“I didn’t respond to the questions from the reporters because I was afraid if I opened my mouth, I’d lose control and cry openly,” she said. “I concentrated on getting to the bus stop. Of course, I was terrified. As I got to the bus stop, two middle-aged reporters who were education writers for the Washington Post and New York Times welcomed me, and one of them said, ‘Don’t let them see you cry.’ When that white man put his arm across my shoulder to comfort me, it increased the anger of the crowd.”
Eckford remembers being disappointed by the lack of response in the Little Rock area at the time, and feels the need to let everyone know that just one voice can make a difference.
“When I talk about the past, I use the oral history as a way to get around to what I really, really want to say,” Eckford said. “Every voice in the community is important. Opposition to desegregation rose vociferously the summer before the fall term, but we didn’t hear anything from the usual business leadership of Little Rock. The only contrary voices were the voices of NAACP. There were not people taking a stand for following the court order or for just doing what the law required. There were very few contrary voices.”
On the fateful morning of Sept. 4, 1957, Will Counts of the Arkansas Democrat took a famous photograph of Eckford walking away from Central High School with members of the mob in pursuit. The photo was nominated for a Pulitzer Prize in 1958. People all over the world wrote to Eckford. She recalls the photo was shown in classrooms in South Africa, and there was once a three-story mural depicting the scene on a building in Northern Ireland.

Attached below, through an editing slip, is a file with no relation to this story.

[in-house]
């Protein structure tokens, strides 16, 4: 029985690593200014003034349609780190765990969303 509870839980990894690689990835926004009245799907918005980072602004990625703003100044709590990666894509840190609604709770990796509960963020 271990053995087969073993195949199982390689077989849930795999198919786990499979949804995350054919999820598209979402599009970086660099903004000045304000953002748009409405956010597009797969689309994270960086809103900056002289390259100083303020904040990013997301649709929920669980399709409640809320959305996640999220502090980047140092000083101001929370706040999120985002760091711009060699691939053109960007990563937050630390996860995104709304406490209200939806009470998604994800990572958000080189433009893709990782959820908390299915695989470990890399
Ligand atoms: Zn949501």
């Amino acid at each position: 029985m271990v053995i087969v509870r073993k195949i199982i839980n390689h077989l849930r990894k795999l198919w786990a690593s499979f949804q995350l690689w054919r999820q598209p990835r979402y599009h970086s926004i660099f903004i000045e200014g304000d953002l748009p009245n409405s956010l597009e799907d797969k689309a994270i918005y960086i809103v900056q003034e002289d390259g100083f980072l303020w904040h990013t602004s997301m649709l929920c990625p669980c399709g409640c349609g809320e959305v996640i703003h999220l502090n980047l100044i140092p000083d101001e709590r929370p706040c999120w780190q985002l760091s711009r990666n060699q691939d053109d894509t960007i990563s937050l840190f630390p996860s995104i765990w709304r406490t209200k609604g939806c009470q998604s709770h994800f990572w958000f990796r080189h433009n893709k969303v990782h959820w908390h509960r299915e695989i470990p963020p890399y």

“We received letters from people all over the world, but we were concentrating on just trying to survive at Central. Having supportive letters did help. It made me feel less alone,” Eckford said. “After a while, I became weary of the attention from the press. Whenever I was away from Little Rock, I had a reprieve. I had years of anonymity so long as I was not in Little Rock. I sought that anonymity once when I was in an office and there was a mention of us in The New Yorker magazine. I asked them to take that issue out of circulation so my coworkers would not encounter it.”
In 2018, Eckford decided to share her story through a children’s book, The Worst First Day: Bullied While Desegregating Little Rock Central High. The book, co-authored with Eurydice and Grace Stanley, is Eckford’s first autobiography.
“Violence in school was not common in the 1950s, but it was part of our everyday experience,” Eckford said. “People who were in school started to pretend that they didn’t know what was happening. Certainly, I thought people would talk among themselves about what they had seen or heard. I saw people turning their backs and walking away. That made me feel like they thought we were getting what we deserved. That’s why the book is intentional in that I want young people to understand that there are things they can do. I never ask them to defend someone who is being harassed. I simply ask them to treat people in a way they want to be treated.”
Nearly 64 years after the events of Central High School, Eckford sees echoes of the past mirrored in today’s racial protests. She said acknowledging past wrongs is the only way to achieve racial healing throughout the country.
“You can never have true reconciliation until we honestly acknowledge our pained but shared past,” Eckford said. “We have to be honest about our history. People who have suffered at least want people to acknowledge the suffering even if they’re not sympathetic to it. They want that acknowledgement.”